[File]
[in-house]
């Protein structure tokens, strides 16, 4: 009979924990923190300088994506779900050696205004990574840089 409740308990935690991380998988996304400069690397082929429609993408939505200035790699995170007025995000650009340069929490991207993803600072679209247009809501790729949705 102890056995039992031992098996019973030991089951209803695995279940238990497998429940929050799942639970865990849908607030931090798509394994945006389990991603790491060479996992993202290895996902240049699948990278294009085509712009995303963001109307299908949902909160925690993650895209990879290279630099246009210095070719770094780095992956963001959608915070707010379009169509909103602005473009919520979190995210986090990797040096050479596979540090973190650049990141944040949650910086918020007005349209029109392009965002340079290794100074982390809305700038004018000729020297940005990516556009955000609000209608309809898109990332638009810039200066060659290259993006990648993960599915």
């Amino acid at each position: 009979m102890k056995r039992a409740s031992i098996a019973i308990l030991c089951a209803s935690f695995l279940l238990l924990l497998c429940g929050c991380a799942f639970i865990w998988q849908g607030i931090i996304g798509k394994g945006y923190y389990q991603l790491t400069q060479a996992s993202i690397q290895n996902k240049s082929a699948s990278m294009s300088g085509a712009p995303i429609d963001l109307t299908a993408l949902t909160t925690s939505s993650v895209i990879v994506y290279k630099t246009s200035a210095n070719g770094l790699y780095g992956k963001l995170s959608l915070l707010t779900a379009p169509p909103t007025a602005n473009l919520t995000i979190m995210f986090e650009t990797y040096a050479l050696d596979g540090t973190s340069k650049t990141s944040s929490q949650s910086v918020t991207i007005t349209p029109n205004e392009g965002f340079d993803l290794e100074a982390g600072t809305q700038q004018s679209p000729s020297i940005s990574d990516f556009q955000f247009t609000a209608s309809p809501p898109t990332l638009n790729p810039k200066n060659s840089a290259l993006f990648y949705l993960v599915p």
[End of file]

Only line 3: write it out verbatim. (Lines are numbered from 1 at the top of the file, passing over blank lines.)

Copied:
């Amino acid at each position: 009979m102890k056995r039992a409740s031992i098996a019973i308990l030991c089951a209803s935690f695995l279940l238990l924990l497998c429940g929050c991380a799942f639970i865990w998988q849908g607030i931090i996304g798509k394994g945006y923190y389990q991603l790491t400069q060479a996992s993202i690397q290895n996902k240049s082929a699948s990278m294009s300088g085509a712009p995303i429609d963001l109307t299908a993408l949902t909160t925690s939505s993650v895209i990879v994506y290279k630099t246009s200035a210095n070719g770094l790699y780095g992956k963001l995170s959608l915070l707010t779900a379009p169509p909103t007025a602005n473009l919520t995000i979190m995210f986090e650009t990797y040096a050479l050696d596979g540090t973190s340069k650049t990141s944040s929490q949650s910086v918020t991207i007005t349209p029109n205004e392009g965002f340079d993803l290794e100074a982390g600072t809305q700038q004018s679209p000729s020297i940005s990574d990516f556009q955000f247009t609000a209608s309809p809501p898109t990332l638009n790729p810039k200066n060659s840089a290259l993006f990648y949705l993960v599915p």